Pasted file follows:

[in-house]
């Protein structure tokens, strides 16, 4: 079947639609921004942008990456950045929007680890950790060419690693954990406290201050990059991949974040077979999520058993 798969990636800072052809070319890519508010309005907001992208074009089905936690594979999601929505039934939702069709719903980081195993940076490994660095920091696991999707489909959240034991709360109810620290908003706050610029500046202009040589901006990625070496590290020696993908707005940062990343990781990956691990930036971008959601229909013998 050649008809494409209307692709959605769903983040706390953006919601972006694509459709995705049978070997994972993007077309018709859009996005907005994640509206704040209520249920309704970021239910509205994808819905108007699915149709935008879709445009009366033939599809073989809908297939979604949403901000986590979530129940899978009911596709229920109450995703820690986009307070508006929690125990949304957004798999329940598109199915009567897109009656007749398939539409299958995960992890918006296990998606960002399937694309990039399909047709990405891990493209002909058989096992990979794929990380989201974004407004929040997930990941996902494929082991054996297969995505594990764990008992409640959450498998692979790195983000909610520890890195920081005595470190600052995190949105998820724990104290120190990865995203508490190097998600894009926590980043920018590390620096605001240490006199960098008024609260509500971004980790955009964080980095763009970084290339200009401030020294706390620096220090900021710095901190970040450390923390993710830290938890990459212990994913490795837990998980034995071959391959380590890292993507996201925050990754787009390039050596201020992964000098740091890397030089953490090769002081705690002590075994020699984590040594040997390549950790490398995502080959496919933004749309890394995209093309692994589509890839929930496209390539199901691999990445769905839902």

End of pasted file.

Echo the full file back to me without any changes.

[in-house]
């Protein structure tokens, strides 16, 4: 079947639609921004942008990456950045929007680890950790060419690693954990406290201050990059991949974040077979999520058993 798969990636800072052809070319890519508010309005907001992208074009089905936690594979999601929505039934939702069709719903980081195993940076490994660095920091696991999707489909959240034991709360109810620290908003706050610029500046202009040589901006990625070496590290020696993908707005940062990343990781990956691990930036971008959601229909013998 050649008809494409209307692709959605769903983040706390953006919601972006694509459709995705049978070997994972993007077309018709859009996005907005994640509206704040209520249920309704970021239910509205994808819905108007699915149709935008879709445009009366033939599809073989809908297939979604949403901000986590979530129940899978009911596709229920109450995703820690986009307070508006929690125990949304957004798999329940598109199915009567897109009656007749398939539409299958995960992890918006296990998606960002399937694309990039399909047709990405891990493209002909058989096992990979794929990380989201974004407004929040997930990941996902494929082991054996297969995505594990764990008992409640959450498998692979790195983000909610520890890195920081005595470190600052995190949105998820724990104290120190990865995203508490190097998600894009926590980043920018590390620096605001240490006199960098008024609260509500971004980790955009964080980095763009970084290339200009401030020294706390620096220090900021710095901190970040450390923390993710830290938890990459212990994913490795837990998980034995071959391959380590890292993507996201925050990754787009390039050596201020992964000098740091890397030089953490090769002081705690002590075994020699984590040594040997390549950790490398995502080959496919933004749309890394995209093309692994589509890839929930496209390539199901691999990445769905839902």